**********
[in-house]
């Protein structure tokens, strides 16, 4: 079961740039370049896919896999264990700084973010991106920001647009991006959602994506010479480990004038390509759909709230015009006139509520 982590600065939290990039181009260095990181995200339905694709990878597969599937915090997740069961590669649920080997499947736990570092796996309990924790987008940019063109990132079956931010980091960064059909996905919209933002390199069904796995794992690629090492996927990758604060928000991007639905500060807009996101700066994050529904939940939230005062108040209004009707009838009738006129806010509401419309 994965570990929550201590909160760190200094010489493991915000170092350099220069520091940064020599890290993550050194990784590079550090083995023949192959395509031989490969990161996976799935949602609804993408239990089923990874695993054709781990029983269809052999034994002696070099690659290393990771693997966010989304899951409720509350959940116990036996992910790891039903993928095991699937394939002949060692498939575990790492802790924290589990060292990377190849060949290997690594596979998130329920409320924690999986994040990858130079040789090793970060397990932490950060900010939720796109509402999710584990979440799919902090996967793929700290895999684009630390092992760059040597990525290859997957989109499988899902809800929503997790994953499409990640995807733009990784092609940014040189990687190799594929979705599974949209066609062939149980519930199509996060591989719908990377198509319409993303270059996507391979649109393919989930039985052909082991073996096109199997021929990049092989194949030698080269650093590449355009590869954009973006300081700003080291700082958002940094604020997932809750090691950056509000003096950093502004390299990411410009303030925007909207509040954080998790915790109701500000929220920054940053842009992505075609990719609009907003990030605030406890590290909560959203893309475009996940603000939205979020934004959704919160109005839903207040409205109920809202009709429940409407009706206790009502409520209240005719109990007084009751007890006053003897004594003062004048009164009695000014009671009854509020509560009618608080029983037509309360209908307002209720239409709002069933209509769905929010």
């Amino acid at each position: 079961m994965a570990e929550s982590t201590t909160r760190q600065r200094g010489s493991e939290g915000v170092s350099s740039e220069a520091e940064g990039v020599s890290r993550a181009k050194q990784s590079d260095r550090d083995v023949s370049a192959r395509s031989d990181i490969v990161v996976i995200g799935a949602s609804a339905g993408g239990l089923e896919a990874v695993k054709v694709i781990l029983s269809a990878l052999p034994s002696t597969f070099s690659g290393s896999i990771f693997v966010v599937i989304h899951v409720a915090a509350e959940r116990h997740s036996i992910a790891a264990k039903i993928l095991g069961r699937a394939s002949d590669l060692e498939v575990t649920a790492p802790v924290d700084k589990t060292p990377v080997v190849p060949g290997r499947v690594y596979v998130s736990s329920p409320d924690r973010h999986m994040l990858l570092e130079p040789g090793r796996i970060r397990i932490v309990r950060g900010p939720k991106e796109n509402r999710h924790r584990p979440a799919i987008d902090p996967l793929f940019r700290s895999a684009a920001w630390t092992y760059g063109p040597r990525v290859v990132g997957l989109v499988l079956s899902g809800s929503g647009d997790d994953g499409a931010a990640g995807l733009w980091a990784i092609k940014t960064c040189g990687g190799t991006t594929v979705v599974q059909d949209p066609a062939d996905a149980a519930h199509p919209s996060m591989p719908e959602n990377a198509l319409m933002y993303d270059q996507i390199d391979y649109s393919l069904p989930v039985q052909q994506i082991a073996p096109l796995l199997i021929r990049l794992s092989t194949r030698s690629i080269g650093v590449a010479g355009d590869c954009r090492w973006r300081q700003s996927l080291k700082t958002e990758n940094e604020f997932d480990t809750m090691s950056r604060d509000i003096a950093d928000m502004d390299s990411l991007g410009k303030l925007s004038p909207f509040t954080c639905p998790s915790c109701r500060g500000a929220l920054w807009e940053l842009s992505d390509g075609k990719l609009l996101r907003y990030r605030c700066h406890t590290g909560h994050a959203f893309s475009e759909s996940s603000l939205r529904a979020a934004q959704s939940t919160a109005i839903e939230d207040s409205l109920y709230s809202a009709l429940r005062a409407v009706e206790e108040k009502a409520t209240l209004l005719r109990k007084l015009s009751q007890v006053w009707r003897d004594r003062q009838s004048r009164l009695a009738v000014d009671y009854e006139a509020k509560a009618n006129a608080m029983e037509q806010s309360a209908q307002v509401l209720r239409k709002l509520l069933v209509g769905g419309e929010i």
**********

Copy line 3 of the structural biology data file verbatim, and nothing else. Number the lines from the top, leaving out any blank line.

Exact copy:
């Amino acid at each position: 079961m994965a570990e929550s982590t201590t909160r760190q600065r200094g010489s493991e939290g915000v170092s350099s740039e220069a520091e940064g990039v020599s890290r993550a181009k050194q990784s590079d260095r550090d083995v023949s370049a192959r395509s031989d990181i490969v990161v996976i995200g799935a949602s609804a339905g993408g239990l089923e896919a990874v695993k054709v694709i781990l029983s269809a990878l052999p034994s002696t597969f070099s690659g290393s896999i990771f693997v966010v599937i989304h899951v409720a915090a509350e959940r116990h997740s036996i992910a790891a264990k039903i993928l095991g069961r699937a394939s002949d590669l060692e498939v575990t649920a790492p802790v924290d700084k589990t060292p990377v080997v190849p060949g290997r499947v690594y596979v998130s736990s329920p409320d924690r973010h999986m994040l990858l570092e130079p040789g090793r796996i970060r397990i932490v309990r950060g900010p939720k991106e796109n509402r999710h924790r584990p979440a799919i987008d902090p996967l793929f940019r700290s895999a684009a920001w630390t092992y760059g063109p040597r990525v290859v990132g997957l989109v499988l079956s899902g809800s929503g647009d997790d994953g499409a931010a990640g995807l733009w980091a990784i092609k940014t960064c040189g990687g190799t991006t594929v979705v599974q059909d949209p066609a062939d996905a149980a519930h199509p919209s996060m591989p719908e959602n990377a198509l319409m933002y993303d270059q996507i390199d391979y649109s393919l069904p989930v039985q052909q994506i082991a073996p096109l796995l199997i021929r990049l794992s092989t194949r030698s690629i080269g650093v590449a010479g355009d590869c954009r090492w973006r300081q700003s996927l080291k700082t958002e990758n940094e604020f997932d480990t809750m090691s950056r604060d509000i003096a950093d928000m502004d390299s990411l991007g410009k303030l925007s004038p909207f509040t954080c639905p998790s915790c109701r500060g500000a929220l920054w807009e940053l842009s992505d390509g075609k990719l609009l996101r907003y990030r605030c700066h406890t590290g909560h994050a959203f893309s475009e759909s996940s603000l939205r529904a979020a934004q959704s939940t919160a109005i839903e939230d207040s409205l109920y709230s809202a009709l429940r005062a409407v009706e206790e108040k009502a409520t209240l209004l005719r109990k007084l015009s009751q007890v006053w009707r003897d004594r003062q009838s004048r009164l009695a009738v000014d009671y009854e006139a509020k509560a009618n006129a608080m029983e037509q806010s309360a209908q307002v509401l209720r239409k709002l509520l069933v209509g769905g419309e929010i």